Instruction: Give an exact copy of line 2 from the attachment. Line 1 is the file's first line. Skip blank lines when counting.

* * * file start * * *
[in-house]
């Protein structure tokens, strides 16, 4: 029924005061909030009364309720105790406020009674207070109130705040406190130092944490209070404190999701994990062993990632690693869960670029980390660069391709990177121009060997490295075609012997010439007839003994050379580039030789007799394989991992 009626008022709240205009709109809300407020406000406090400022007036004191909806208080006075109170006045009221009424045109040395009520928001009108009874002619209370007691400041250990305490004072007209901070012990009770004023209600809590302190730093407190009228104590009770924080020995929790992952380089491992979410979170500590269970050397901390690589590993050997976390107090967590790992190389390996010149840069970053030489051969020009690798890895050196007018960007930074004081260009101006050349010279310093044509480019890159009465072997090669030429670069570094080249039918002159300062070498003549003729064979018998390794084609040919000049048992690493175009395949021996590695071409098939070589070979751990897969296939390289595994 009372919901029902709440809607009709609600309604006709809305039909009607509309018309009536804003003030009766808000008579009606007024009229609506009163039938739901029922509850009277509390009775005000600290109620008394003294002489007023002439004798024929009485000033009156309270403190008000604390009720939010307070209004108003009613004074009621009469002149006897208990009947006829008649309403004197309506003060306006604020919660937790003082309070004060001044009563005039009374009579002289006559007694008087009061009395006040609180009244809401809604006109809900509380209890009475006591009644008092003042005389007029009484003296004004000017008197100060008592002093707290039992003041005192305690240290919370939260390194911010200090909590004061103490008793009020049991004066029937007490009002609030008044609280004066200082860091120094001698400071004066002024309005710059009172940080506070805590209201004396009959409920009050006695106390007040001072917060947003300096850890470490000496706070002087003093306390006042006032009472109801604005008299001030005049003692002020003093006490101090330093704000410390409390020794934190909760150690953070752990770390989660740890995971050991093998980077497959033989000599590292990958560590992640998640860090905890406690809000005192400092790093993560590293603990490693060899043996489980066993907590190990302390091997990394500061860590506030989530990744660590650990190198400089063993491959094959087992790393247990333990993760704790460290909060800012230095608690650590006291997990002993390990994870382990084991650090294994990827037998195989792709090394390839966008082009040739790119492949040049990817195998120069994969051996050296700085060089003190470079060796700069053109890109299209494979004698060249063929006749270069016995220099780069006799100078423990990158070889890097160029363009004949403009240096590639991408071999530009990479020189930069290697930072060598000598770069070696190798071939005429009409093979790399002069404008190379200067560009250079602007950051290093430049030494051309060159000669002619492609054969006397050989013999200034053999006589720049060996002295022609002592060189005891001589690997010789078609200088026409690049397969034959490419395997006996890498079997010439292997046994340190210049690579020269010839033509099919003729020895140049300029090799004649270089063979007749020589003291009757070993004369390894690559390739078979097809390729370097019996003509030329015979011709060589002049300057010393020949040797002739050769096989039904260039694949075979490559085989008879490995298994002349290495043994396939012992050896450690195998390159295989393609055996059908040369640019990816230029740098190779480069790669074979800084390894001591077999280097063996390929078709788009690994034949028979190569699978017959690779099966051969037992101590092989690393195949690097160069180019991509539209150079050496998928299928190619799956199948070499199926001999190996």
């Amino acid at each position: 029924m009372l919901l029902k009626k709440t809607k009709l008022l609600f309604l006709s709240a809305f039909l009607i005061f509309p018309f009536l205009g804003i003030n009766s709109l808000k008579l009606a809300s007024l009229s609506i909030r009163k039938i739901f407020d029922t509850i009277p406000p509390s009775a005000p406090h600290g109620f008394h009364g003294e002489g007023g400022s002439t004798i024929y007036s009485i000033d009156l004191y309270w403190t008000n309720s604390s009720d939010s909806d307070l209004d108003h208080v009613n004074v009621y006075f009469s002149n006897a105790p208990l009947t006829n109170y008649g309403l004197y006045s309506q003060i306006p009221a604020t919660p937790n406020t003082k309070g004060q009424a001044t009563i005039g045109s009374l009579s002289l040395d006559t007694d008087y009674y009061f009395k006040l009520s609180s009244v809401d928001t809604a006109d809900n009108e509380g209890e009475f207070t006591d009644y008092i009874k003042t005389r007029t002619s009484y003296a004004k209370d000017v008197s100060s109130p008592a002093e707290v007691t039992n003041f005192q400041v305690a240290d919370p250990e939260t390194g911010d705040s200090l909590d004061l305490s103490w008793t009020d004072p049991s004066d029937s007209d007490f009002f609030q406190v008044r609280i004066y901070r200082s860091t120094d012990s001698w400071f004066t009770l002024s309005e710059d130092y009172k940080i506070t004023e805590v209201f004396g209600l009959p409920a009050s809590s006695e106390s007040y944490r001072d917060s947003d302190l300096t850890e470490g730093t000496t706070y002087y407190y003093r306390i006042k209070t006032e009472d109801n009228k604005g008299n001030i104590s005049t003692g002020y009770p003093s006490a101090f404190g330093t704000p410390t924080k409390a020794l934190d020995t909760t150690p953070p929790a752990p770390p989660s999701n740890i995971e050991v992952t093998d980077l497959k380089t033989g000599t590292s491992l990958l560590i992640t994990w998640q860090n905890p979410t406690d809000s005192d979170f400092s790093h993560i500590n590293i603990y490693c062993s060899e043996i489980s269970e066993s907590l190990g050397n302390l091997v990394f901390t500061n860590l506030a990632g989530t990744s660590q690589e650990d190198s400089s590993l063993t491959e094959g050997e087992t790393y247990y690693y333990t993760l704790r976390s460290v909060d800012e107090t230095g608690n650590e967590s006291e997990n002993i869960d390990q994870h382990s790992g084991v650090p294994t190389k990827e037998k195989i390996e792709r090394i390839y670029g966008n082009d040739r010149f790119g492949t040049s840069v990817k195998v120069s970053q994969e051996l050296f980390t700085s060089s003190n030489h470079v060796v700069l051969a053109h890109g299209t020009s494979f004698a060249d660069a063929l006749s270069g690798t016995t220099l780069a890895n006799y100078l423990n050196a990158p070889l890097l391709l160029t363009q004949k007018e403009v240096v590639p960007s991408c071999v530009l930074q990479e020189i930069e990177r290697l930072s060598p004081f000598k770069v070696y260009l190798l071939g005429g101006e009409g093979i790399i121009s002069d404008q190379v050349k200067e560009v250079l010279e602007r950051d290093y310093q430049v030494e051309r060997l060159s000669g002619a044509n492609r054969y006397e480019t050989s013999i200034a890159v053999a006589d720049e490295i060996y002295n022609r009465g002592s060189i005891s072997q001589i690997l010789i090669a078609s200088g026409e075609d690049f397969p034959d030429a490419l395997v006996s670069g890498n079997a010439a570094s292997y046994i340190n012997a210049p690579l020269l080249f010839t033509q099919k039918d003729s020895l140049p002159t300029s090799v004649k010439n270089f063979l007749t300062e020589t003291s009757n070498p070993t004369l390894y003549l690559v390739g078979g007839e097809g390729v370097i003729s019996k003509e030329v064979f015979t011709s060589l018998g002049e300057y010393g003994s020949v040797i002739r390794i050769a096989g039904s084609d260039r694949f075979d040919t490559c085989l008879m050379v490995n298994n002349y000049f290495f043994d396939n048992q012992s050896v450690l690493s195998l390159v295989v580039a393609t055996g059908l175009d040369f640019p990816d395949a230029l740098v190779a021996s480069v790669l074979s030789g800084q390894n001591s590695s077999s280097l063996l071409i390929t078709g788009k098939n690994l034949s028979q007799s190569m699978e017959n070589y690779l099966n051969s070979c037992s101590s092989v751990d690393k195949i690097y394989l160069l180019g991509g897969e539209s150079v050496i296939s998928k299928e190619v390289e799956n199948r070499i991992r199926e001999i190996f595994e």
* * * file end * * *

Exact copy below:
């Protein structure tokens, strides 16, 4: 029924005061909030009364309720105790406020009674207070109130705040406190130092944490209070404190999701994990062993990632690693869960670029980390660069391709990177121009060997490295075609012997010439007839003994050379580039030789007799394989991992 009626008022709240205009709109809300407020406000406090400022007036004191909806208080006075109170006045009221009424045109040395009520928001009108009874002619209370007691400041250990305490004072007209901070012990009770004023209600809590302190730093407190009228104590009770924080020995929790992952380089491992979410979170500590269970050397901390690589590993050997976390107090967590790992190389390996010149840069970053030489051969020009690798890895050196007018960007930074004081260009101006050349010279310093044509480019890159009465072997090669030429670069570094080249039918002159300062070498003549003729064979018998390794084609040919000049048992690493175009395949021996590695071409098939070589070979751990897969296939390289595994 009372919901029902709440809607009709609600309604006709809305039909009607509309018309009536804003003030009766808000008579009606007024009229609506009163039938739901029922509850009277509390009775005000600290109620008394003294002489007023002439004798024929009485000033009156309270403190008000604390009720939010307070209004108003009613004074009621009469002149006897208990009947006829008649309403004197309506003060306006604020919660937790003082309070004060001044009563005039009374009579002289006559007694008087009061009395006040609180009244809401809604006109809900509380209890009475006591009644008092003042005389007029009484003296004004000017008197100060008592002093707290039992003041005192305690240290919370939260390194911010200090909590004061103490008793009020049991004066029937007490009002609030008044609280004066200082860091120094001698400071004066002024309005710059009172940080506070805590209201004396009959409920009050006695106390007040001072917060947003300096850890470490000496706070002087003093306390006042006032009472109801604005008299001030005049003692002020003093006490101090330093704000410390409390020794934190909760150690953070752990770390989660740890995971050991093998980077497959033989000599590292990958560590992640998640860090905890406690809000005192400092790093993560590293603990490693060899043996489980066993907590190990302390091997990394500061860590506030989530990744660590650990190198400089063993491959094959087992790393247990333990993760704790460290909060800012230095608690650590006291997990002993390990994870382990084991650090294994990827037998195989792709090394390839966008082009040739790119492949040049990817195998120069994969051996050296700085060089003190470079060796700069053109890109299209494979004698060249063929006749270069016995220099780069006799100078423990990158070889890097160029363009004949403009240096590639991408071999530009990479020189930069290697930072060598000598770069070696190798071939005429009409093979790399002069404008190379200067560009250079602007950051290093430049030494051309060159000669002619492609054969006397050989013999200034053999006589720049060996002295022609002592060189005891001589690997010789078609200088026409690049397969034959490419395997006996890498079997010439292997046994340190210049690579020269010839033509099919003729020895140049300029090799004649270089063979007749020589003291009757070993004369390894690559390739078979097809390729370097019996003509030329015979011709060589002049300057010393020949040797002739050769096989039904260039694949075979490559085989008879490995298994002349290495043994396939012992050896450690195998390159295989393609055996059908040369640019990816230029740098190779480069790669074979800084390894001591077999280097063996390929078709788009690994034949028979190569699978017959690779099966051969037992101590092989690393195949690097160069180019991509539209150079050496998928299928190619799956199948070499199926001999190996």